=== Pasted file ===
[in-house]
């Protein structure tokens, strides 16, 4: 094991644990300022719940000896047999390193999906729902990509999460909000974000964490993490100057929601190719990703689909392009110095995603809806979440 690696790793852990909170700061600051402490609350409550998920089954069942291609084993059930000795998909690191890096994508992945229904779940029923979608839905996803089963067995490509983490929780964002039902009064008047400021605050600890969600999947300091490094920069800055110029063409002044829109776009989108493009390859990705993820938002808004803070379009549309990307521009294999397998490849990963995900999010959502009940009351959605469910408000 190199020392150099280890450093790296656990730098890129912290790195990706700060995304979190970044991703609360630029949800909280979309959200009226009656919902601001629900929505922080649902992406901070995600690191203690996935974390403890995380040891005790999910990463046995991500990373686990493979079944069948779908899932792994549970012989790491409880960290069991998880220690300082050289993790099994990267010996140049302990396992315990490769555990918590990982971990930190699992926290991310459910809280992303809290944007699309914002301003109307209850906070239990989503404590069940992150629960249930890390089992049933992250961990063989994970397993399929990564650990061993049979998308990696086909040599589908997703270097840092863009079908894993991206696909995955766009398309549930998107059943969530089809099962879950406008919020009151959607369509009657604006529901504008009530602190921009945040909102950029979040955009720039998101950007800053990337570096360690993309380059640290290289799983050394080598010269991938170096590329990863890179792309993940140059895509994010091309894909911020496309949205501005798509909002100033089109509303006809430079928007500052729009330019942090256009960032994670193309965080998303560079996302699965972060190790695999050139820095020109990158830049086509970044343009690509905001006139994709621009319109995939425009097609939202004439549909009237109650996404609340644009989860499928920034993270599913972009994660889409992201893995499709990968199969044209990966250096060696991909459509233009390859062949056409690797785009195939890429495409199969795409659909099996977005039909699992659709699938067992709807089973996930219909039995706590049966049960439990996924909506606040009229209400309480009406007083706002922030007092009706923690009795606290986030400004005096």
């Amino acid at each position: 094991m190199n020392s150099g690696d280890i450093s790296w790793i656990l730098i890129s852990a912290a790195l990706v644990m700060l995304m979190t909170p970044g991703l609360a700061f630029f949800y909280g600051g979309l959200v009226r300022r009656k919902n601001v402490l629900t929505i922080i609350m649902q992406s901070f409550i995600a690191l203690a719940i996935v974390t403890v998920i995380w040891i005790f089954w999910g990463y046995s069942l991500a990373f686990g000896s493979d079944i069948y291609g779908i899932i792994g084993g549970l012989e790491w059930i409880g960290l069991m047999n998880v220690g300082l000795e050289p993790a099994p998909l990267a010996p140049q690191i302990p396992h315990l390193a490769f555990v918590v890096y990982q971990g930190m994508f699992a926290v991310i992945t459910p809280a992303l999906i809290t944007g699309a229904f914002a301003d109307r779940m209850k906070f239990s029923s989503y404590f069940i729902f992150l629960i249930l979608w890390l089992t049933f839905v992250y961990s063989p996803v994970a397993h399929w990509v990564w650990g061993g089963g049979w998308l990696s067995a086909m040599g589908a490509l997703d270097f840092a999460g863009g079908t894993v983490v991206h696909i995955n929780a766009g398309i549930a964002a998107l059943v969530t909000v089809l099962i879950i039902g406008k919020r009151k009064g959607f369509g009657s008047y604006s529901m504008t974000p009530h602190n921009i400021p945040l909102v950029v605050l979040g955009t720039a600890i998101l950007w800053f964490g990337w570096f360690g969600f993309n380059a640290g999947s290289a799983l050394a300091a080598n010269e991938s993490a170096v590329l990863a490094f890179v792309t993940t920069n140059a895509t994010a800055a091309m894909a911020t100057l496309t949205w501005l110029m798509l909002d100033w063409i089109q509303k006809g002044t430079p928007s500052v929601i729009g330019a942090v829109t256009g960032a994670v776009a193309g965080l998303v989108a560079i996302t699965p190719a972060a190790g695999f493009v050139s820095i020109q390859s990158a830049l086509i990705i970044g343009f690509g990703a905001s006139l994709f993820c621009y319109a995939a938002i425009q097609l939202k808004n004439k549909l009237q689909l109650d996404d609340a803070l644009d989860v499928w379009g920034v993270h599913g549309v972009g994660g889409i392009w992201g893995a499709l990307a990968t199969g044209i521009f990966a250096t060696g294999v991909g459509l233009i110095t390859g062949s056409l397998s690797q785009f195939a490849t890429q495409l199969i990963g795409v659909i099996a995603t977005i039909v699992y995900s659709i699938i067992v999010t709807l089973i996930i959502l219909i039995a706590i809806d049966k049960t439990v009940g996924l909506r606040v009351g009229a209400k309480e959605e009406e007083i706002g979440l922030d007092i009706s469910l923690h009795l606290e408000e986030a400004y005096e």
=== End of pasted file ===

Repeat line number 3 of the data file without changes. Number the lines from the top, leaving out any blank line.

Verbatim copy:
């Amino acid at each position: 094991m190199n020392s150099g690696d280890i450093s790296w790793i656990l730098i890129s852990a912290a790195l990706v644990m700060l995304m979190t909170p970044g991703l609360a700061f630029f949800y909280g600051g979309l959200v009226r300022r009656k919902n601001v402490l629900t929505i922080i609350m649902q992406s901070f409550i995600a690191l203690a719940i996935v974390t403890v998920i995380w040891i005790f089954w999910g990463y046995s069942l991500a990373f686990g000896s493979d079944i069948y291609g779908i899932i792994g084993g549970l012989e790491w059930i409880g960290l069991m047999n998880v220690g300082l000795e050289p993790a099994p998909l990267a010996p140049q690191i302990p396992h315990l390193a490769f555990v918590v890096y990982q971990g930190m994508f699992a926290v991310i992945t459910p809280a992303l999906i809290t944007g699309a229904f914002a301003d109307r779940m209850k906070f239990s029923s989503y404590f069940i729902f992150l629960i249930l979608w890390l089992t049933f839905v992250y961990s063989p996803v994970a397993h399929w990509v990564w650990g061993g089963g049979w998308l990696s067995a086909m040599g589908a490509l997703d270097f840092a999460g863009g079908t894993v983490v991206h696909i995955n929780a766009g398309i549930a964002a998107l059943v969530t909000v089809l099962i879950i039902g406008k919020r009151k009064g959607f369509g009657s008047y604006s529901m504008t974000p009530h602190n921009i400021p945040l909102v950029v605050l979040g955009t720039a600890i998101l950007w800053f964490g990337w570096f360690g969600f993309n380059a640290g999947s290289a799983l050394a300091a080598n010269e991938s993490a170096v590329l990863a490094f890179v792309t993940t920069n140059a895509t994010a800055a091309m894909a911020t100057l496309t949205w501005l110029m798509l909002d100033w063409i089109q509303k006809g002044t430079p928007s500052v929601i729009g330019a942090v829109t256009g960032a994670v776009a193309g965080l998303v989108a560079i996302t699965p190719a972060a190790g695999f493009v050139s820095i020109q390859s990158a830049l086509i990705i970044g343009f690509g990703a905001s006139l994709f993820c621009y319109a995939a938002i425009q097609l939202k808004n004439k549909l009237q689909l109650d996404d609340a803070l644009d989860v499928w379009g920034v993270h599913g549309v972009g994660g889409i392009w992201g893995a499709l990307a990968t199969g044209i521009f990966a250096t060696g294999v991909g459509l233009i110095t390859g062949s056409l397998s690797q785009f195939a490849t890429q495409l199969i990963g795409v659909i099996a995603t977005i039909v699992y995900s659709i699938i067992v999010t709807l089973i996930i959502l219909i039995a706590i809806d049966k049960t439990v009940g996924l909506r606040v009351g009229a209400k309480e959605e009406e007083i706002g979440l922030d007092i009706s469910l923690h009795l606290e408000e986030a400004y005096e």